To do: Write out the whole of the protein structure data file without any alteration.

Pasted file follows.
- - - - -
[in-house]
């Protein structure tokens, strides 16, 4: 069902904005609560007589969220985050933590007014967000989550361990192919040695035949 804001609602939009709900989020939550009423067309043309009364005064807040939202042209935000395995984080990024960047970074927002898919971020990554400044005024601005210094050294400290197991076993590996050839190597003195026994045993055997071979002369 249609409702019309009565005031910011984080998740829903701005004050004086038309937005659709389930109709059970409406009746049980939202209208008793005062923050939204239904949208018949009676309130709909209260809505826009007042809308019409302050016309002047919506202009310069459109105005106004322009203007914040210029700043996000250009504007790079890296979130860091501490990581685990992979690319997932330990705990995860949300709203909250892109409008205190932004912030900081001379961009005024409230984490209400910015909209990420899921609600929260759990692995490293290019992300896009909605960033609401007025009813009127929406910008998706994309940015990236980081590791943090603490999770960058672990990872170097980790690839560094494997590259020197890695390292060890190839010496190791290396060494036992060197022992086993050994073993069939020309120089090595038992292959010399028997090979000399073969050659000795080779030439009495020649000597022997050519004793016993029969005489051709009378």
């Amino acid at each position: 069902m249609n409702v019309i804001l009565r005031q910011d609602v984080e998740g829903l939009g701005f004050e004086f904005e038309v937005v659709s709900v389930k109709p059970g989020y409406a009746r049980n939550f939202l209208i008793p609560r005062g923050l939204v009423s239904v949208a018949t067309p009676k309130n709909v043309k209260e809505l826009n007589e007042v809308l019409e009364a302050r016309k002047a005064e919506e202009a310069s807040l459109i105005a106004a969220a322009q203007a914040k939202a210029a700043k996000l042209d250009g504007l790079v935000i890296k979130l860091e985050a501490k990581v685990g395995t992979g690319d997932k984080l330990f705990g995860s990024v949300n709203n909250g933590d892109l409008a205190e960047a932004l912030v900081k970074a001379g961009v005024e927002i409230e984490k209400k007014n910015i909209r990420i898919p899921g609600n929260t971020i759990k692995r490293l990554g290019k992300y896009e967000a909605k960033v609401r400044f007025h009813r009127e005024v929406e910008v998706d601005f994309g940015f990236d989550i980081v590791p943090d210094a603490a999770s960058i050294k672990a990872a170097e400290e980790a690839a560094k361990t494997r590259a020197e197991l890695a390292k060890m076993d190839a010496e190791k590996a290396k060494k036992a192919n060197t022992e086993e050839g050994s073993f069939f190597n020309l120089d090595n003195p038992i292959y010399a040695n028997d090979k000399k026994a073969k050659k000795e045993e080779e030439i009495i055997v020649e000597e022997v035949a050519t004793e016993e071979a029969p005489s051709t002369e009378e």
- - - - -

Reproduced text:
[in-house]
């Protein structure tokens, strides 16, 4: 069902904005609560007589969220985050933590007014967000989550361990192919040695035949 804001609602939009709900989020939550009423067309043309009364005064807040939202042209935000395995984080990024960047970074927002898919971020990554400044005024601005210094050294400290197991076993590996050839190597003195026994045993055997071979002369 249609409702019309009565005031910011984080998740829903701005004050004086038309937005659709389930109709059970409406009746049980939202209208008793005062923050939204239904949208018949009676309130709909209260809505826009007042809308019409302050016309002047919506202009310069459109105005106004322009203007914040210029700043996000250009504007790079890296979130860091501490990581685990992979690319997932330990705990995860949300709203909250892109409008205190932004912030900081001379961009005024409230984490209400910015909209990420899921609600929260759990692995490293290019992300896009909605960033609401007025009813009127929406910008998706994309940015990236980081590791943090603490999770960058672990990872170097980790690839560094494997590259020197890695390292060890190839010496190791290396060494036992060197022992086993050994073993069939020309120089090595038992292959010399028997090979000399073969050659000795080779030439009495020649000597022997050519004793016993029969005489051709009378």
């Amino acid at each position: 069902m249609n409702v019309i804001l009565r005031q910011d609602v984080e998740g829903l939009g701005f004050e004086f904005e038309v937005v659709s709900v389930k109709p059970g989020y409406a009746r049980n939550f939202l209208i008793p609560r005062g923050l939204v009423s239904v949208a018949t067309p009676k309130n709909v043309k209260e809505l826009n007589e007042v809308l019409e009364a302050r016309k002047a005064e919506e202009a310069s807040l459109i105005a106004a969220a322009q203007a914040k939202a210029a700043k996000l042209d250009g504007l790079v935000i890296k979130l860091e985050a501490k990581v685990g395995t992979g690319d997932k984080l330990f705990g995860s990024v949300n709203n909250g933590d892109l409008a205190e960047a932004l912030v900081k970074a001379g961009v005024e927002i409230e984490k209400k007014n910015i909209r990420i898919p899921g609600n929260t971020i759990k692995r490293l990554g290019k992300y896009e967000a909605k960033v609401r400044f007025h009813r009127e005024v929406e910008v998706d601005f994309g940015f990236d989550i980081v590791p943090d210094a603490a999770s960058i050294k672990a990872a170097e400290e980790a690839a560094k361990t494997r590259a020197e197991l890695a390292k060890m076993d190839a010496e190791k590996a290396k060494k036992a192919n060197t022992e086993e050839g050994s073993f069939f190597n020309l120089d090595n003195p038992i292959y010399a040695n028997d090979k000399k026994a073969k050659k000795e045993e080779e030439i009495i055997v020649e000597e022997v035949a050519t004793e016993e071979a029969p005489s051709t002369e009378e």